Popular Homestead Chicken Breeds

I’d like to introduce you to “The Ladies” of The Pony Draw. These are the our feathered friends who supply us with the beautiful and tasty eggs that are available for purchase. I have given this blog the title Popular Homestead Chicken Breeds not because I am an expert on which breeds are most commonly found on American homesteads, but instead because I am not an expert of any kind and thus any chicken breed that is part of my flock must be pretty easy to obtain considering that I have one.

I’ll share the birds that are part of our flock in the order in which we received them along with a little bit about how they came to us. I’ve also linked each to a breed description available through Backyard Chickens which is a great website for all things chicken as well as other backyard poultry.

We got our first batch of chicks in February of 2015. We had been talking about beginning our homestead with the purchase of chickens for sometime. When the local farm supply store had them available Neal decided now was as good a time as any. I received a phone call that afternoon that chicks were on the way. We had purchased thirty chicks on what would be the coldest day of the year. It was so cold in fact that the heating set up we had for these little chicks in our tool shed wasn’t enough. The heat was dissipating before it reached the chicks and we couldn’t safely hang any closer to them. So…..in the house they went. The tub you contain baby chicks in is called a brooder. It can be any kind of set up that works for you. Some people use their bath tubs as brooders. We use livestock water tanks for their dual purpose…brooders in the spring, water tanks the rest of the year.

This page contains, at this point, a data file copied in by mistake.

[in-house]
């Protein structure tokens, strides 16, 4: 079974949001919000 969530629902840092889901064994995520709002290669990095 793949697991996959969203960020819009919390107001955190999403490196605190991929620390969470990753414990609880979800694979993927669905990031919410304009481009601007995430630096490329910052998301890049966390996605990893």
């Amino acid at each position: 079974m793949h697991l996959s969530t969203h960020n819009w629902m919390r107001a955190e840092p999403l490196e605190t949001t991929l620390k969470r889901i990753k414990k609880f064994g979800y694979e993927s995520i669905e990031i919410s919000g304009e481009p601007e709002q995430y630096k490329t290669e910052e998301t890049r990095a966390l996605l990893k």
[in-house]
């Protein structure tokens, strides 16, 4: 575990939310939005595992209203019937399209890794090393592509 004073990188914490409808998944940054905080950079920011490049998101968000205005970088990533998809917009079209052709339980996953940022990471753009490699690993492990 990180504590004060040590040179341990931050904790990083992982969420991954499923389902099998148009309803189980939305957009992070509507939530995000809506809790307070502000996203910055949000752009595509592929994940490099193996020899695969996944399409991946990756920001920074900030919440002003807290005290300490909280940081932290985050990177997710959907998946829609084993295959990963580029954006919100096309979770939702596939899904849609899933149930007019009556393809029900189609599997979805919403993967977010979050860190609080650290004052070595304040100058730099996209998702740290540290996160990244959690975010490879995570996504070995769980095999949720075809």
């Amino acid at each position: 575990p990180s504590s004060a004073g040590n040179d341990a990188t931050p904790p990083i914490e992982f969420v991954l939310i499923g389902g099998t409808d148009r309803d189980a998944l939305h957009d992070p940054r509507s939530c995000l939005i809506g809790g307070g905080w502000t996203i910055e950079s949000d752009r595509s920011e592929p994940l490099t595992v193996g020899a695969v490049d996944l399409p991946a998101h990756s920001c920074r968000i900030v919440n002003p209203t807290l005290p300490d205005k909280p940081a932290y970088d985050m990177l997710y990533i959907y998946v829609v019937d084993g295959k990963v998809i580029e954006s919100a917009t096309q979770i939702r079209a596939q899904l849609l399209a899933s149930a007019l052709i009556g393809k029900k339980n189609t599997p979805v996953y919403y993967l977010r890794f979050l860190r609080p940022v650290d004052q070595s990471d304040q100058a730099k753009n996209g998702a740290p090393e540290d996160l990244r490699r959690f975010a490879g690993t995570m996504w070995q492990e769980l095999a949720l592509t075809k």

This first batch of chicks was made up of 6 Rhode Island Reds (RIR) and 24 Barred Rocks. The RIR chicks came from what is called a straight run meaning they are a mix of male and female. The sex of RIR chicks cannot be distinguished on looks alone. The barred rocks were all pullets meaning all female. Barred rocks have off white dots on the tops of their heads as babies. The females have a larger dot than the males and so you can tell the difference in sexes when they are hatched. Sexing birds this way is about 99% accurate.Out of our 24 barred rocks, one did indeed turn out to be a rooster. As a young bird his coloring was much lighter than the hens and so he earned the name Whitey before we even know he was a roo.

Above (left to right): Plymouth Barred Rock and Rhode Island Red roosters. Aren’t they handsome?

We were lucky and all of our chicks survived into adulthood, but we still had a number of months before they were going to start laying. Most chicken breeds start laying around 20 weeks of age. A friend of ours let us know about a small livestock auction that was just a few minutes up the road from us that did a lot of chicken sales. We decided to make the trip and see if we could pick up a few laying hens to have eggs for our own use. What we know now is that is was not a very good idea and caused us to compromise the health of our flock, but more on that for another blog. Just take from this today that I DO NOT recommend adding grown chickens from an unknown source to your flock.